1968 Buick GS 400

©2007 Publications International, Ltd. Buick's midsize two-doors and their GS 400 performance iteration shed sedan proportions for the fashionable long-hood, short-deck look in '68. See more muscle car pictures.

GM's midsize lineup got new bodies, and two-door models got a shorter 112-inch wheelbase for 1968. That meant big styling changes for the muscle car contingent, including the 1968 Buick GS 400.

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Buick gave its entry the long-hood, short-deck look that defined performance, but the aft flanks now looked quite massive. In fact, the new GS 400 weighed slightly more than the old, despite losing three inches of wheelbase and 4.4 inches of overall length.

©2007 GS 400s came with these chrome-plated wheel covers and simulated fender air extractors.

That meant little change in acceleration, since powertrain choices were unaltered. And the trimmer size didn't seem to translate into stellar road manners; some testers said it plowed through turns worse than the '67 model. Finally, the dashboard retained an unsporting horizontal-sweep speedometer flanked by idiot lights.

©2007 Bucket seats, center console, and automatic transmission with stirrup shifter were optional sporty touches, but Buick kept the dashboard design quite conservative.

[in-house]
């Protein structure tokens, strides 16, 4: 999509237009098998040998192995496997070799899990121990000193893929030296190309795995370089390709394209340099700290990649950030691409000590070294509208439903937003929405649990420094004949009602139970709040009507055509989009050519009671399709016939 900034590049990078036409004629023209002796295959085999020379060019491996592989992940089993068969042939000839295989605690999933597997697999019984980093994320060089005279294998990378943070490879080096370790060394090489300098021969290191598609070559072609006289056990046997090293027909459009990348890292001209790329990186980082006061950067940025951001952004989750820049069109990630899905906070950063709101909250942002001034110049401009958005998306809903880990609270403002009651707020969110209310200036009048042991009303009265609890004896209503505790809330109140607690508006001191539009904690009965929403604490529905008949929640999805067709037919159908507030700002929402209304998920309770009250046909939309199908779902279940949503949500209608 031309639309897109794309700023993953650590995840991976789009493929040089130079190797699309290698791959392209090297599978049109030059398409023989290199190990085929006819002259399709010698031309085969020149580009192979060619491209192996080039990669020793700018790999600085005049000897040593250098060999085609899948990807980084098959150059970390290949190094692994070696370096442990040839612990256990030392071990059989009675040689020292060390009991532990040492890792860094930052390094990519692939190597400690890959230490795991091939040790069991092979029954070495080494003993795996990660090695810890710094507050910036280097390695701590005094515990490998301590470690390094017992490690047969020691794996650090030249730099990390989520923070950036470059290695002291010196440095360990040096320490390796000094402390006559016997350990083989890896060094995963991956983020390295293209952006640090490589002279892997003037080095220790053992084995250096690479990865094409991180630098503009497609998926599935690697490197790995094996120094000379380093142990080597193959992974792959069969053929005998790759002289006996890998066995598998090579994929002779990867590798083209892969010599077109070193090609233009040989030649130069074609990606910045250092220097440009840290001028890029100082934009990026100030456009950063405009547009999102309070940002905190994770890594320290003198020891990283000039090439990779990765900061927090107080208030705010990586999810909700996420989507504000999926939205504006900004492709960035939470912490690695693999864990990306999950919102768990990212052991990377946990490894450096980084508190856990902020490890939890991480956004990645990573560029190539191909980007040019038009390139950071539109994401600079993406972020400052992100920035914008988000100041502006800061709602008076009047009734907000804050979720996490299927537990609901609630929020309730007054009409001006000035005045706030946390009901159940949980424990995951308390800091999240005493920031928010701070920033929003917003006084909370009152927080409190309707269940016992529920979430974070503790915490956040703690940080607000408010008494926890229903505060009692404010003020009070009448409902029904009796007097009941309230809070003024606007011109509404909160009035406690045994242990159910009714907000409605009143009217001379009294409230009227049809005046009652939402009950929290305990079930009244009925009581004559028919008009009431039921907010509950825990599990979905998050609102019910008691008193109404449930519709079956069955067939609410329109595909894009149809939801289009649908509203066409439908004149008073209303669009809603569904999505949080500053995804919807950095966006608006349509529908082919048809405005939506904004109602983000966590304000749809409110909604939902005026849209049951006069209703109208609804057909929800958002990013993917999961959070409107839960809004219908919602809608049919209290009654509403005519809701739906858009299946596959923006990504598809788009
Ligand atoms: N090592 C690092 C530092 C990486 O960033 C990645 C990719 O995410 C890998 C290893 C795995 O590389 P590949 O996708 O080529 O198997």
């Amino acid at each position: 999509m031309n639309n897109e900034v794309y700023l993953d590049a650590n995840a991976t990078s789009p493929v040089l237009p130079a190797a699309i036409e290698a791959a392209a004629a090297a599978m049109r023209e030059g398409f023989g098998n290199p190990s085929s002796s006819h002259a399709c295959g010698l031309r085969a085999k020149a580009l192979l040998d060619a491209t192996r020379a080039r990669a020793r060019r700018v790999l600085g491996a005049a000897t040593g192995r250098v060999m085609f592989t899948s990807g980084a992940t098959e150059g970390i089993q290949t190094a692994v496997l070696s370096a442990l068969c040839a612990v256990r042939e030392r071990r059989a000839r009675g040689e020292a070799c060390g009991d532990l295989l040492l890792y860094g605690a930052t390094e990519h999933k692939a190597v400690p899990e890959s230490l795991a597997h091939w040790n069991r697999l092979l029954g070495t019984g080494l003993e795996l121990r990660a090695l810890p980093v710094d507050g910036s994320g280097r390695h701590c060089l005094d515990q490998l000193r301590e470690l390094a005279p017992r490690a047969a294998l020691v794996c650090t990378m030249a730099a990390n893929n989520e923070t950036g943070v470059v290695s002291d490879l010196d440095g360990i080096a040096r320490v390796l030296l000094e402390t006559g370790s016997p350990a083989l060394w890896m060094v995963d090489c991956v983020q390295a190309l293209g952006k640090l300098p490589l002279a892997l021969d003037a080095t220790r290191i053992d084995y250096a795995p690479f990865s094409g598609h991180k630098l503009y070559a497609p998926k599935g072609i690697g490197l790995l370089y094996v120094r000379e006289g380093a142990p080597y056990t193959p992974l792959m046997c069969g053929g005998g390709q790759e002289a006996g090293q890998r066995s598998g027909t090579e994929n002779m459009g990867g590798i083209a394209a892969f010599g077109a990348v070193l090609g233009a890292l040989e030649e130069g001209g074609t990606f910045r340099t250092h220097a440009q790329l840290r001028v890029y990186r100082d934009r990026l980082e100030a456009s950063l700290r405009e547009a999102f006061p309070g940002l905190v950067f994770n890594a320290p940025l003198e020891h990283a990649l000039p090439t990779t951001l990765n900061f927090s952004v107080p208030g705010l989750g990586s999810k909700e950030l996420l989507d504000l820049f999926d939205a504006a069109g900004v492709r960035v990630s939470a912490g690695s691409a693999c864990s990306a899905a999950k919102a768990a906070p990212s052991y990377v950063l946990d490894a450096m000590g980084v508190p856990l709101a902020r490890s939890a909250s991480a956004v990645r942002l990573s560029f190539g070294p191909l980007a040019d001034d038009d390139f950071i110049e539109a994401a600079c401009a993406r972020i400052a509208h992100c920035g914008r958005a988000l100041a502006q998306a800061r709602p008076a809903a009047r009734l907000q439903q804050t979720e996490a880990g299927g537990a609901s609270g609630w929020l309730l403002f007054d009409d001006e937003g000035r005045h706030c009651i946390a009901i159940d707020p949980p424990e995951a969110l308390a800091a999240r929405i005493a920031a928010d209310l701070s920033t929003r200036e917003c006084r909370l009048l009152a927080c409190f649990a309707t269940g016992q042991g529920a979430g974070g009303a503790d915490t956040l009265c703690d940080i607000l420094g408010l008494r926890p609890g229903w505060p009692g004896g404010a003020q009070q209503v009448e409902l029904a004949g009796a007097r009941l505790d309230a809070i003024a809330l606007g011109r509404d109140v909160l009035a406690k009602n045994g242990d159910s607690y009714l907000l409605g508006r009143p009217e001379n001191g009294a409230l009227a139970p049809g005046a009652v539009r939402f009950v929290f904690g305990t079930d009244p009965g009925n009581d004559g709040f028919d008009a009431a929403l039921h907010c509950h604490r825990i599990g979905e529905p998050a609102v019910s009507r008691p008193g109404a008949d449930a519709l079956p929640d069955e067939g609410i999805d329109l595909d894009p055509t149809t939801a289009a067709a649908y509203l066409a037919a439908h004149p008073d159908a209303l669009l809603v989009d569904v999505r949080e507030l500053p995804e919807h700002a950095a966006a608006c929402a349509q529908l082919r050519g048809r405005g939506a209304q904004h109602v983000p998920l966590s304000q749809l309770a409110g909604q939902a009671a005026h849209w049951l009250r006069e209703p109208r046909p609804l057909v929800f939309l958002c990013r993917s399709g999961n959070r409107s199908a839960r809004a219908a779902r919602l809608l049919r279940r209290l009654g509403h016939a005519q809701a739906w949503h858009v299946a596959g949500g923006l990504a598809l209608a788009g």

But what do the critics know? The public liked the new GS 400, and sales held steady despite more and stronger rivals from within GM and without. To Buick's credit, it kept price increases modest, assembly quality high, and its upscale image intact.

"Priced and powered in line with its competition...the GS 400 is the most luxurious of the lot, yet takes a back seat to none in performance," maintained Car Life magazine.

Offered as a hardtop coupe and convertible, the GS 400 benefited from a standard 400-cid four-barrel that delivered strong seat-of-the-pants performance without the peakiness and fussiness of most high-output engines. Transmission alternatives to the standard three-speed were a four-speed manual or three-speed automatic. Positraction, front disc brakes, and power steering were options.

©2007 The standard 340-bhp 400-cid V-8 was strong on midrange torque and performed without the peakiness typical of most hot engines.

To those who wanted more, Buick offered a dealer-installed package that imbued the engine with a hotter cam, 11.0:1 compression, and stronger valve springs, and gave the transmission high-upshift modifications. Despite a 345-bhp rating, it added an estimated 50 bhp to the base 340-bhp mill and cut quarter-mile times by a second or more. The name of this rare dealer-installed option was a portent of great things to come from Buick. It was called the "Stage 1 Special Package."

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